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Long-term Urban Road Restrictions During Special Events


Numerous special events and festivals (i.e. Celebrate Yonge, BuskerFest, Summer in the Village,
etc.) occur annually throughout the City of Toronto, notably within the downtown core, to
provide enhanced and extended pedestrian realms (which is a desirable urban condition since
pedestrian needs and movements are significantly higher than vehicular movements in the
downtown urban core area). These events create a desirable attraction for additional walking and
cycling traffic (active modes of transportation); however, there is the need for partial or full road
closures along arterial road networks to accommodate these events. This results in displaced
vehicular traffic as ambient traffic patterns are required to detour along alternate adjacent routes.
In order to facilitate the implementation of these public realm enhancement projects, a
transportation program was developed to plan, implement, and monitor the impacts of these
projects. This was especially important given the emphasis on multi-modal and sustainable
transportation planning wherein transportation planning must address all vehicular, cycling and
pedestrian travel modes.
To quantify the magnitude of the impacts in traffic patterns during these special events, turning
movement traffic counts (TMCs) were conducted during Friday AM and PM peak periods for
pre-event and during-event conditions along the road network within the study area. TMCs
included separate counts for vehicles, cyclists, and crossing pedestrians.
Screenline and link analysis was undertaken to review the vehicular, bicycle, and pedestrian
volumes to determine if there were notable changes in the traffic patterns along the closed road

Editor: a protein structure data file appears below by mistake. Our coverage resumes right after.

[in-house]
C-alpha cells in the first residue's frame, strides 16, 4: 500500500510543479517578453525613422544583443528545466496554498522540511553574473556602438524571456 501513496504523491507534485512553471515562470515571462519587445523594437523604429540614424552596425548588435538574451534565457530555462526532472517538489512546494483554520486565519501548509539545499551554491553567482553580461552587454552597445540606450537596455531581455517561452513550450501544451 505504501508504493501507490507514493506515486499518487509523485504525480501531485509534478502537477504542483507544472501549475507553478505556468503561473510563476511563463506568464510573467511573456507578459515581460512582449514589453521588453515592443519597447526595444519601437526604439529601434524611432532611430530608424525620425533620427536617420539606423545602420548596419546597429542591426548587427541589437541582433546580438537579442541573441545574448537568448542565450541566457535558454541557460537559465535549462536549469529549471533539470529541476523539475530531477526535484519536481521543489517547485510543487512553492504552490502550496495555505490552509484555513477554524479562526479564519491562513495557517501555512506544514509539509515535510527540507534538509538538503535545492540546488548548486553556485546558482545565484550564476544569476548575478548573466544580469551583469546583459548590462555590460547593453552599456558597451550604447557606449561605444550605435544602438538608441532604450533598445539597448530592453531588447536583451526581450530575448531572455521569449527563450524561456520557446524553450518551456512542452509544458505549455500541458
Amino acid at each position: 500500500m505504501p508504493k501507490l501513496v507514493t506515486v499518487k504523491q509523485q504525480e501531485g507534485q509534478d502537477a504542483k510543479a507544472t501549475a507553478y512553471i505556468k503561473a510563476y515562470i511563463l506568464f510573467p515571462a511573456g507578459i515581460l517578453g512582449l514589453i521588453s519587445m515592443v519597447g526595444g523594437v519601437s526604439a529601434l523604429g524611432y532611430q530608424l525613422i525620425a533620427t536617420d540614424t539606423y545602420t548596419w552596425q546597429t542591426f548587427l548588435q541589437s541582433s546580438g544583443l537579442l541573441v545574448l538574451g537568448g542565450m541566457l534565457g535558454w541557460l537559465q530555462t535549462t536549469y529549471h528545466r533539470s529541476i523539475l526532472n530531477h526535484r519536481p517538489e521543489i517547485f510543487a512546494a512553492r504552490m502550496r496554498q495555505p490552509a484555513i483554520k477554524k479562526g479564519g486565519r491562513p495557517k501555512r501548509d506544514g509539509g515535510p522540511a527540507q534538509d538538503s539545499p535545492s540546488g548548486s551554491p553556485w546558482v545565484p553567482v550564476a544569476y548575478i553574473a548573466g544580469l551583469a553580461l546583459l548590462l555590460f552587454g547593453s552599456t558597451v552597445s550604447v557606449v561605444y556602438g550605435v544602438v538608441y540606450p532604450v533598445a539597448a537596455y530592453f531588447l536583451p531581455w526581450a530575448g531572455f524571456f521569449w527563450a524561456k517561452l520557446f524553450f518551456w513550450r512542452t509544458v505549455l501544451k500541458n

and in the study area as a result of the event and the resultant lane reductions or full road closure.
Additionally, a Traffic Management Plan (TMP) was prepared detailing the temporary detour
route, and pavement marking and signage plan. Development of the TMP took into
consideration the impacts of how loading/delivery service, waste management, and emergency
vehicles would be accommodated, along with providing for thematic delineation and protective
barriers (such as planters, and Muskoka granite armour stone, respectively) between the
enhanced pedestrian zones and the vehicular travel lanes.
Post-event documentation was prepared to summarize the overall transportation program,
identify impacts and lessons learned, and to be used as a tool for planning future long-term
seasonal and permanent (full or partial) road closure events. A key element of the documentation
was the framework to re-allocate future right-of-way space from an auto-oriented configuration
to better reflect the pedestrian usage of the area in a new balanced mix of travel mode space.

Conference Paper Details

Session title:
Special Event & Incident Management Case Studies and Best Practices
Phillips, K.
Nguyen, T.